The Debate Over Medical Marijuana Should Have Ended a Decade Ago

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NORML's Paul Armentano has a piece at reason marking the 10th anniversary of the government-funded Institute of Medicine report, which proved beyond any doubt that marijuana is medicine. The debate should have ended right then, but our opponents adopted a desperate strategy of claiming that the report said something other than what it clearly said.

Fortunately, the American people took matters into their own hands we've made tremendous progress over the past decade towards increasing patient access and changing the tone of the debate. Our opponents have almost entirely conceded marijuana's medicinal value and now resort to the pathetic fallback position of saying that smoking is bad and patients should take THC pills instead.

We've been proven right morally, scientifically and even politically. But it's still amazing to think that only a few short years ago our opponents were still claiming that marijuana wasn't medicine. Now that everyone knows those people were dead wrong, it's worth considering how phenomenally irresponsible it really was to withhold the truth about a medicine that could have helped people.

Paul makes an important point that after years of legal medical access in several states, anyone can plainly see that opponents of medical marijuana weren't just wrong about science. They were wrong about every single bad thing they said would happen if medical marijuana became legal. Many of those people are still considered experts on drug policy. They shouldn’t be.
Permission to Reprint: This article is licensed under a modified Creative Commons Attribution license.
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I get, really, tired of listening to the same, lame, comments from the people, who want to claim the gateway theory and all of those other, crappy, arguments.

Is there anything out about what has happened the last ten years in California? Has there been an increase in crime? Have those stoners cause all of the havoc they were suppose to? Are accidents in factories up, because of cannabis use? Is it easier for the kids to get it? Are the kids (under 18) consuming more or less cannabis? Has anyone done any investigation that will once and for all blow these people out of the water?

As far as I know, California did not drop off into the ocean, or suffered any other major catastrophe!.

Especially if, the MMJ use has increased to "anyone that wanted it" why haven't the drug warriors done the studies to prove us all wrong. Were we right?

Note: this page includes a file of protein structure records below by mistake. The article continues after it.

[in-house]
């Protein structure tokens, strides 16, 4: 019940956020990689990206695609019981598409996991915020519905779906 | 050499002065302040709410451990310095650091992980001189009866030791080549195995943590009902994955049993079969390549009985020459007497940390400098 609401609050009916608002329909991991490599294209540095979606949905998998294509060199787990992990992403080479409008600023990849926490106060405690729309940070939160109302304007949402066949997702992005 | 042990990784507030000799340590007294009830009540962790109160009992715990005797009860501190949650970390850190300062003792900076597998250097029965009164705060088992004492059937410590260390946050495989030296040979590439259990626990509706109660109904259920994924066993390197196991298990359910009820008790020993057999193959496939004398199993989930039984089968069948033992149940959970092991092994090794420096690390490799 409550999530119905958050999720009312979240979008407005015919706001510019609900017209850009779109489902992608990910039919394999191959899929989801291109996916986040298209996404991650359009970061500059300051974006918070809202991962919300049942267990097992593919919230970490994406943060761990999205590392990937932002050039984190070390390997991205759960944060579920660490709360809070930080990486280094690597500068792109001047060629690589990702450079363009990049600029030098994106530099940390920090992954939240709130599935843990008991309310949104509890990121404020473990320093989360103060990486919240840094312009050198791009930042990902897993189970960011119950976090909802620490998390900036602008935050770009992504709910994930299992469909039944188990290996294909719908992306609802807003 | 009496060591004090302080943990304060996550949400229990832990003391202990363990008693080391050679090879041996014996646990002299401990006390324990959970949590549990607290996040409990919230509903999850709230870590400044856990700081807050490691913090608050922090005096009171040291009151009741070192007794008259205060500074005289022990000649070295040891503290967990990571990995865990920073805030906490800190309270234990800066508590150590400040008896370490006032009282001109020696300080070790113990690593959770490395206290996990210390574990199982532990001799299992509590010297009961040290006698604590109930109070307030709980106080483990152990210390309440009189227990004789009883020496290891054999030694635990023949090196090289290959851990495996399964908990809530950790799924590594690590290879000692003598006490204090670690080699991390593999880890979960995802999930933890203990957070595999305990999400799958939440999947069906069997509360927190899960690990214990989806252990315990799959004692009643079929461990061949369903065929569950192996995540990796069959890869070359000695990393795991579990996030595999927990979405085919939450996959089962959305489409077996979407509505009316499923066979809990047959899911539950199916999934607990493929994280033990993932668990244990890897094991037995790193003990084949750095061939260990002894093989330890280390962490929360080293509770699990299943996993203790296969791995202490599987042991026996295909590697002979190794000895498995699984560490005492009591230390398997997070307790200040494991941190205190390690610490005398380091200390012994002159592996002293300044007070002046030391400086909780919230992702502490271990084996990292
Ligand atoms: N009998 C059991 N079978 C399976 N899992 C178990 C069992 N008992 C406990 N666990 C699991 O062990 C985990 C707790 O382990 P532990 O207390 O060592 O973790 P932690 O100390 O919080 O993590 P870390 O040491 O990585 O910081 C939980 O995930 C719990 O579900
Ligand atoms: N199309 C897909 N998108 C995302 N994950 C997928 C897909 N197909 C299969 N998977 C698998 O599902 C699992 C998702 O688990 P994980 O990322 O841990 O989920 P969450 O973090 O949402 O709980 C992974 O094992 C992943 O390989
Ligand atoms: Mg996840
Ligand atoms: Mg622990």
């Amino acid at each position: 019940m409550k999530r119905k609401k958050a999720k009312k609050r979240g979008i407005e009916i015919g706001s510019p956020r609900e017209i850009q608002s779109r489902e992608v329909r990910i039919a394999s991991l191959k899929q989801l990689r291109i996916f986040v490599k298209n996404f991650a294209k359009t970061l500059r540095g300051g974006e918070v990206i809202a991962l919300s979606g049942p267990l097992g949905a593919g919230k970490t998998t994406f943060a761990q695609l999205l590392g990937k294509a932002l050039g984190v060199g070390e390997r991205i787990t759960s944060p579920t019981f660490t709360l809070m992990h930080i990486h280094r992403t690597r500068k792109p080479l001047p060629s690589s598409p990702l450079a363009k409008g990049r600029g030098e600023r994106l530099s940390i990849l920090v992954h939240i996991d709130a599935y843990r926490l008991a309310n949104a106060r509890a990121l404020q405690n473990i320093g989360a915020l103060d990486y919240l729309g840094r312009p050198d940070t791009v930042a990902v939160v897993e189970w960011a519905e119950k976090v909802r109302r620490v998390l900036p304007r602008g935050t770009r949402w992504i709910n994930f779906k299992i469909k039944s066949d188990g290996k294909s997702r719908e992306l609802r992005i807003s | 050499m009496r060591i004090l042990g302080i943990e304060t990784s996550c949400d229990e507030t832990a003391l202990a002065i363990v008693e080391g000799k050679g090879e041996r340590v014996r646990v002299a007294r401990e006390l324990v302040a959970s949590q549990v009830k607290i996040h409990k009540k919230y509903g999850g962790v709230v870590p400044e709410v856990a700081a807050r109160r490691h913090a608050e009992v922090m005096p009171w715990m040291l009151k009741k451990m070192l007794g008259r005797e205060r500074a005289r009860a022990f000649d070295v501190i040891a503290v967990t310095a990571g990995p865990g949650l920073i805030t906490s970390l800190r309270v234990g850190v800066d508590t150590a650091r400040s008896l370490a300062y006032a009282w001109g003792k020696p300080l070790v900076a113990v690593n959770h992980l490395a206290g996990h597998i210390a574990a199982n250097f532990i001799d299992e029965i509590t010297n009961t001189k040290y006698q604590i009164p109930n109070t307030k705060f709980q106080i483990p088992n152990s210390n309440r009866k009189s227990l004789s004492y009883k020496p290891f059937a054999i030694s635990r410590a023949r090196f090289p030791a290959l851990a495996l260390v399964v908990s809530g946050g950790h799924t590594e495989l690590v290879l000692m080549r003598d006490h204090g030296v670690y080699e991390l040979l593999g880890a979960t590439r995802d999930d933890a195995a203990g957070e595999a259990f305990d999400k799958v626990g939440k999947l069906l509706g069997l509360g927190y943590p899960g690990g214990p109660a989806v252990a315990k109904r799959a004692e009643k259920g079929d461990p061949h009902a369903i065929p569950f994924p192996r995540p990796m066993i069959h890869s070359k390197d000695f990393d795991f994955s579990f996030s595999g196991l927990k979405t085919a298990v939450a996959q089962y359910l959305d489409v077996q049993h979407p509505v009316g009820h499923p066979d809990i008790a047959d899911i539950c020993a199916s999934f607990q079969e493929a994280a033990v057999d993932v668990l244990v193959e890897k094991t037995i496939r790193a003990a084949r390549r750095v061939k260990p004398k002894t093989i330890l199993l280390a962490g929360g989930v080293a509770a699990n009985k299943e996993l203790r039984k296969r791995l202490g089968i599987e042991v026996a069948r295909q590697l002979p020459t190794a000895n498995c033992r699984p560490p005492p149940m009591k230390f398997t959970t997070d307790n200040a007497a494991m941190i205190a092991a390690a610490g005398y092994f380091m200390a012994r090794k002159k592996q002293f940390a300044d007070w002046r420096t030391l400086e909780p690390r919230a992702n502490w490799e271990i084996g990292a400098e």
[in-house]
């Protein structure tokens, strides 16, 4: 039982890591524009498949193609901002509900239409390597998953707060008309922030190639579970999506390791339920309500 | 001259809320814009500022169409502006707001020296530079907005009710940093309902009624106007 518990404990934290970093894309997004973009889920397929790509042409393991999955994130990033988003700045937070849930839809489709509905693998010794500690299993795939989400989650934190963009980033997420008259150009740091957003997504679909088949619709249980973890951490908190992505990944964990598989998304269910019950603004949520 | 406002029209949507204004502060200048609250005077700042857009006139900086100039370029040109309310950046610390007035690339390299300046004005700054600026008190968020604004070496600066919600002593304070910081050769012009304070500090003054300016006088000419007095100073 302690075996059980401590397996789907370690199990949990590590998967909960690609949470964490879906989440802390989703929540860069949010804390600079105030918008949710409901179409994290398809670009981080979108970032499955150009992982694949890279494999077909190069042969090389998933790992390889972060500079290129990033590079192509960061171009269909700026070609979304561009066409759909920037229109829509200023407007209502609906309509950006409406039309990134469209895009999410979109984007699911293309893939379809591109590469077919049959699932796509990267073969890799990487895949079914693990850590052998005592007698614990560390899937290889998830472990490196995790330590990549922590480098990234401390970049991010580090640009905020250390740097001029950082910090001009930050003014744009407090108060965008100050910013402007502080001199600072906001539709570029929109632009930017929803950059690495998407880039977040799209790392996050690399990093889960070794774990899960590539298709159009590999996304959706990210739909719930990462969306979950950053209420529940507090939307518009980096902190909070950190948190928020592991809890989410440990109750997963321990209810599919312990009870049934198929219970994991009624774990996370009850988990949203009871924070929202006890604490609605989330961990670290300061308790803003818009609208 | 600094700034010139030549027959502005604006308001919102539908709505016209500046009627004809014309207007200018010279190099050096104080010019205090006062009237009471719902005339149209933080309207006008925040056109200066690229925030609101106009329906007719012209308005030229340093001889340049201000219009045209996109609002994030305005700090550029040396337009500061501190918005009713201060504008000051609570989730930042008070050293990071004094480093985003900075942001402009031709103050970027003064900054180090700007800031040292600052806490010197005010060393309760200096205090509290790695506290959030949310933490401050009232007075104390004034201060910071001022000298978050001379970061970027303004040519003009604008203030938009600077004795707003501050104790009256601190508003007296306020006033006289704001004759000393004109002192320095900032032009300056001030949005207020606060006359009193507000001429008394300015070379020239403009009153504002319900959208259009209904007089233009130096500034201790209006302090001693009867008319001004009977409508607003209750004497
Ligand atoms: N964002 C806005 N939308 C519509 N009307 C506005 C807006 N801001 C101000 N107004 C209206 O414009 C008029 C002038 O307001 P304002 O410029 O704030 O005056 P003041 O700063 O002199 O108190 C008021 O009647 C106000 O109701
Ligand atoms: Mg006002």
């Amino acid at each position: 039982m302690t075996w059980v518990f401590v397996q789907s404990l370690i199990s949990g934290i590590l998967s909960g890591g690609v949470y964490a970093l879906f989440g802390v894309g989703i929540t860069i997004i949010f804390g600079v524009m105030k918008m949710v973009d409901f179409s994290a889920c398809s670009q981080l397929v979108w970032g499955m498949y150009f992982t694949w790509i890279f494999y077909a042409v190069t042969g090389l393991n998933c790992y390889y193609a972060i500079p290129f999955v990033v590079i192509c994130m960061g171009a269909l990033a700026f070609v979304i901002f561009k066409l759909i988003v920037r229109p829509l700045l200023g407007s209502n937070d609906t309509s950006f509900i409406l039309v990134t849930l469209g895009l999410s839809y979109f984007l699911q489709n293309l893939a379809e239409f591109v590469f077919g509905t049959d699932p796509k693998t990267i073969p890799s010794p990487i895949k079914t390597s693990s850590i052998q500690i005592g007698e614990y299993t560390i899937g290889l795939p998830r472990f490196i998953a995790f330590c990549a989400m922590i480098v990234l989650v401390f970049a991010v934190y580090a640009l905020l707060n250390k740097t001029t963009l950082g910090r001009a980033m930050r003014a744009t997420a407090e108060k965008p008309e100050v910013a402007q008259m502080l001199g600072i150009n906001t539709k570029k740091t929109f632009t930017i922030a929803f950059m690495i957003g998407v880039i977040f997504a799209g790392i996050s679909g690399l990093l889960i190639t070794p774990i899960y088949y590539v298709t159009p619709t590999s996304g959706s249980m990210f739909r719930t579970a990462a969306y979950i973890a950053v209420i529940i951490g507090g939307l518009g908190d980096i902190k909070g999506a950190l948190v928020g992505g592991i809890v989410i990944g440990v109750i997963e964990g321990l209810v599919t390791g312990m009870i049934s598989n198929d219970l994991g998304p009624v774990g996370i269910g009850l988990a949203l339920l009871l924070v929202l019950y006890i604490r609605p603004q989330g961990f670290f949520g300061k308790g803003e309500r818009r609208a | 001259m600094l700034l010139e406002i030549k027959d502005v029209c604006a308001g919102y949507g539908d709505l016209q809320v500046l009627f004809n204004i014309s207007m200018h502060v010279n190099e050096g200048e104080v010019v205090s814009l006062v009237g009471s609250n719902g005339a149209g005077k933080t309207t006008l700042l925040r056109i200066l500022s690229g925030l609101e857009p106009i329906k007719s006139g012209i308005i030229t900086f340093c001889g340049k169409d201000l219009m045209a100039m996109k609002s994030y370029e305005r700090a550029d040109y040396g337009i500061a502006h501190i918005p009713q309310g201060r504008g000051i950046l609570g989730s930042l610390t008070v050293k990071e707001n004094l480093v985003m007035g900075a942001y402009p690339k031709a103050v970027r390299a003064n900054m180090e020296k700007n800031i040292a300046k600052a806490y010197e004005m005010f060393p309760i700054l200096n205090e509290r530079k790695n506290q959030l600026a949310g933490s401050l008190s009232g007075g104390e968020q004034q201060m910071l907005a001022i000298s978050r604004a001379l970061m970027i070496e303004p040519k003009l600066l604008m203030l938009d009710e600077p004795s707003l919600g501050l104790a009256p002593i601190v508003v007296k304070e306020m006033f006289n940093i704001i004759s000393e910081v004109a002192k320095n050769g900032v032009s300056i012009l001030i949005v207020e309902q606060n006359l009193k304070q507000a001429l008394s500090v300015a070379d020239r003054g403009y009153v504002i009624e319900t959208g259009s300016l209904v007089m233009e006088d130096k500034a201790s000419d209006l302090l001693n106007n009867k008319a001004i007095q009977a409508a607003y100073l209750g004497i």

If we were, we need to do the studies and publish them so we can gloat a little! I 'm not beyond that!

It would also be a big selling point on the complete legalization and regulation, as proposed by the San Francisco legislator.

cannabis debate

notice at how the mainstream media dropped the cannabis issue this week over the aig scandal? the month of april will put it back on the front page. americans support cannabis legalization way more than the government . silence is the key when it comes to keeping that drug war beast fed. attention to it causes disruption. can`t do that now can we?

talkin` `bout pot


silence is key to keeping the drug war afloat. the light of day will kill it on the spot. look @ our current congress. it`s a disaster. a human calling a plant "evil" and " bad" is a human that needs some psychological and spiritual help. welcome to the land of the free...........

Viva la 10th Amendment. Now Legalize it!

"Neither the composition of cannabis nor human physiology has changed since cannabis was illegitimately removed from the U.S. Pharmacopoeia in 1940."
--Tod Mikuriya, MD September 20, 1933 – May 20, 2007

To keep Cannabis illegal while tobacco and alcohol are dispensed freely is murderously stupid.

Richard Steeb
San Jose, California

AMA in 1937

In a letter in opposition to the Marihuana Tax Act, the AMA stated the following:

Since the medicinal use of cannabis has not caused and is not causing addiction, the prevention of the use of the drug for medicinal purposes can accomplish no good end whatsoever. How far it may serve to deprive the public of the benefits of a drug that on further research may prove to be of substantial value, it is impossible to foresee.

Impossible to foresee indeed.

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